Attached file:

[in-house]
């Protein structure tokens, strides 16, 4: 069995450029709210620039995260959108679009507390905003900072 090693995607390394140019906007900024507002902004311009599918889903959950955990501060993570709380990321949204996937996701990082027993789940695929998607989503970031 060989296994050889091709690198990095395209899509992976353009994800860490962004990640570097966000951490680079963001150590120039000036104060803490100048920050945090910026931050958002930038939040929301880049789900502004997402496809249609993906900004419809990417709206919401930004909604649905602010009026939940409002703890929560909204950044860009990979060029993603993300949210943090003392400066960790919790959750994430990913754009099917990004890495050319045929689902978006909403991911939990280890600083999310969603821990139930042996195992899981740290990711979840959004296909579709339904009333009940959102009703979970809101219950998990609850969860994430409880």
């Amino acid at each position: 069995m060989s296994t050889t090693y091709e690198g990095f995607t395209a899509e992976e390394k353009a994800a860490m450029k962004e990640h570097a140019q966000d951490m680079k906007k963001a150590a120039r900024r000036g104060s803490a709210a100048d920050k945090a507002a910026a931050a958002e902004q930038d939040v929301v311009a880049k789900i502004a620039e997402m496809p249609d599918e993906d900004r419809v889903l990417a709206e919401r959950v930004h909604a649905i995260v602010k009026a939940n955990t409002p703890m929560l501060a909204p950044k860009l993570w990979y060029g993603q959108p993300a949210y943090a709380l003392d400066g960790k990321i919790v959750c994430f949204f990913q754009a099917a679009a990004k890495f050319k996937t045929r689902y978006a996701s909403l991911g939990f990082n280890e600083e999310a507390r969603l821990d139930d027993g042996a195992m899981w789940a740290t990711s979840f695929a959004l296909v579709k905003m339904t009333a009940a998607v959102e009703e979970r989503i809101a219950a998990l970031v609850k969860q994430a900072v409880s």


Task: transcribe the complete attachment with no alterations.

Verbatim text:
[in-house]
């Protein structure tokens, strides 16, 4: 069995450029709210620039995260959108679009507390905003900072 090693995607390394140019906007900024507002902004311009599918889903959950955990501060993570709380990321949204996937996701990082027993789940695929998607989503970031 060989296994050889091709690198990095395209899509992976353009994800860490962004990640570097966000951490680079963001150590120039000036104060803490100048920050945090910026931050958002930038939040929301880049789900502004997402496809249609993906900004419809990417709206919401930004909604649905602010009026939940409002703890929560909204950044860009990979060029993603993300949210943090003392400066960790919790959750994430990913754009099917990004890495050319045929689902978006909403991911939990280890600083999310969603821990139930042996195992899981740290990711979840959004296909579709339904009333009940959102009703979970809101219950998990609850969860994430409880």
């Amino acid at each position: 069995m060989s296994t050889t090693y091709e690198g990095f995607t395209a899509e992976e390394k353009a994800a860490m450029k962004e990640h570097a140019q966000d951490m680079k906007k963001a150590a120039r900024r000036g104060s803490a709210a100048d920050k945090a507002a910026a931050a958002e902004q930038d939040v929301v311009a880049k789900i502004a620039e997402m496809p249609d599918e993906d900004r419809v889903l990417a709206e919401r959950v930004h909604a649905i995260v602010k009026a939940n955990t409002p703890m929560l501060a909204p950044k860009l993570w990979y060029g993603q959108p993300a949210y943090a709380l003392d400066g960790k990321i919790v959750c994430f949204f990913q754009a099917a679009a990004k890495f050319k996937t045929r689902y978006a996701s909403l991911g939990f990082n280890e600083e999310a507390r969603l821990d139930d027993g042996a195992m899981w789940a740290t990711s979840f695929a959004l296909v579709k905003m339904t009333a009940a998607v959102e009703e979970r989503i809101a219950a998990l970031v609850k969860q994430a900072v409880s």